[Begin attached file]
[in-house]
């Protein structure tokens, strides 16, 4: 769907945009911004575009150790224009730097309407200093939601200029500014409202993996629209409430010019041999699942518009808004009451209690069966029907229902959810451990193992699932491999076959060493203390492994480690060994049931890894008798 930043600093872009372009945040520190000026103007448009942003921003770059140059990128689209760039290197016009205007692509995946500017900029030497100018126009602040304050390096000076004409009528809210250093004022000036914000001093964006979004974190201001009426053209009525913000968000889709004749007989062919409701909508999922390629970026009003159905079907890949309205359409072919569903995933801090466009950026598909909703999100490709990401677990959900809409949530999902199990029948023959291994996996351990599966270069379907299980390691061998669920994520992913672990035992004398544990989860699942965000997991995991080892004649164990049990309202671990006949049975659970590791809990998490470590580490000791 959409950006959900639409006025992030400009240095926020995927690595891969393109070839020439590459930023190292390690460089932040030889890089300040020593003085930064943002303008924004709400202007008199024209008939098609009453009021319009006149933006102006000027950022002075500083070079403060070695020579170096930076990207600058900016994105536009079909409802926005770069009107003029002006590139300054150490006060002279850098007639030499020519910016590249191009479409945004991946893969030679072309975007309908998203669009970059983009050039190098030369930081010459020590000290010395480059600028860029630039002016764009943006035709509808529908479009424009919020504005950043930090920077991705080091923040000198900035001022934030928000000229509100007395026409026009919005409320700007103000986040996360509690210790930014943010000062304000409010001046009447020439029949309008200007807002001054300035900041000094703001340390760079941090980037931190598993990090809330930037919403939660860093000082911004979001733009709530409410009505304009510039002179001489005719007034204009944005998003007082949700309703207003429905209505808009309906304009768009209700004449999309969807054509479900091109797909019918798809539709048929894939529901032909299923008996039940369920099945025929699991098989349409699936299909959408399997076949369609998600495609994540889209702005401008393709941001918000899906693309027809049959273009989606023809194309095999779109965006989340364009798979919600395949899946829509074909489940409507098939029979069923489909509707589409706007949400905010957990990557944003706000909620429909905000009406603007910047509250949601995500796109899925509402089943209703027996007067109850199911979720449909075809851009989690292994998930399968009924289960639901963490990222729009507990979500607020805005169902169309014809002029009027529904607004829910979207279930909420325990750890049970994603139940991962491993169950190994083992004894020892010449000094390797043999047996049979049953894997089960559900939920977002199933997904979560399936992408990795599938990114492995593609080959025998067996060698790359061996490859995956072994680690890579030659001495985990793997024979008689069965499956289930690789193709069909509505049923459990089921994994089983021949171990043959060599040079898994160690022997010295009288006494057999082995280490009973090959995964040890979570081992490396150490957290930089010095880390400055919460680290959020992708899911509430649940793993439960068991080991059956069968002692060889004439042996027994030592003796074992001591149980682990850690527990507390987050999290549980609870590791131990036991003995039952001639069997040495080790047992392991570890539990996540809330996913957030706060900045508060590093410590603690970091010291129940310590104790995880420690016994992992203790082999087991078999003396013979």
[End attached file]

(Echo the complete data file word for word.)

[in-house]
């Protein structure tokens, strides 16, 4: 769907945009911004575009150790224009730097309407200093939601200029500014409202993996629209409430010019041999699942518009808004009451209690069966029907229902959810451990193992699932491999076959060493203390492994480690060994049931890894008798 930043600093872009372009945040520190000026103007448009942003921003770059140059990128689209760039290197016009205007692509995946500017900029030497100018126009602040304050390096000076004409009528809210250093004022000036914000001093964006979004974190201001009426053209009525913000968000889709004749007989062919409701909508999922390629970026009003159905079907890949309205359409072919569903995933801090466009950026598909909703999100490709990401677990959900809409949530999902199990029948023959291994996996351990599966270069379907299980390691061998669920994520992913672990035992004398544990989860699942965000997991995991080892004649164990049990309202671990006949049975659970590791809990998490470590580490000791 959409950006959900639409006025992030400009240095926020995927690595891969393109070839020439590459930023190292390690460089932040030889890089300040020593003085930064943002303008924004709400202007008199024209008939098609009453009021319009006149933006102006000027950022002075500083070079403060070695020579170096930076990207600058900016994105536009079909409802926005770069009107003029002006590139300054150490006060002279850098007639030499020519910016590249191009479409945004991946893969030679072309975007309908998203669009970059983009050039190098030369930081010459020590000290010395480059600028860029630039002016764009943006035709509808529908479009424009919020504005950043930090920077991705080091923040000198900035001022934030928000000229509100007395026409026009919005409320700007103000986040996360509690210790930014943010000062304000409010001046009447020439029949309008200007807002001054300035900041000094703001340390760079941090980037931190598993990090809330930037919403939660860093000082911004979001733009709530409410009505304009510039002179001489005719007034204009944005998003007082949700309703207003429905209505808009309906304009768009209700004449999309969807054509479900091109797909019918798809539709048929894939529901032909299923008996039940369920099945025929699991098989349409699936299909959408399997076949369609998600495609994540889209702005401008393709941001918000899906693309027809049959273009989606023809194309095999779109965006989340364009798979919600395949899946829509074909489940409507098939029979069923489909509707589409706007949400905010957990990557944003706000909620429909905000009406603007910047509250949601995500796109899925509402089943209703027996007067109850199911979720449909075809851009989690292994998930399968009924289960639901963490990222729009507990979500607020805005169902169309014809002029009027529904607004829910979207279930909420325990750890049970994603139940991962491993169950190994083992004894020892010449000094390797043999047996049979049953894997089960559900939920977002199933997904979560399936992408990795599938990114492995593609080959025998067996060698790359061996490859995956072994680690890579030659001495985990793997024979008689069965499956289930690789193709069909509505049923459990089921994994089983021949171990043959060599040079898994160690022997010295009288006494057999082995280490009973090959995964040890979570081992490396150490957290930089010095880390400055919460680290959020992708899911509430649940793993439960068991080991059956069968002692060889004439042996027994030592003796074992001591149980682990850690527990507390987050999290549980609870590791131990036991003995039952001639069997040495080790047992392991570890539990996540809330996913957030706060900045508060590093410590603690970091010291129940310590104790995880420690016994992992203790082999087991078999003396013979």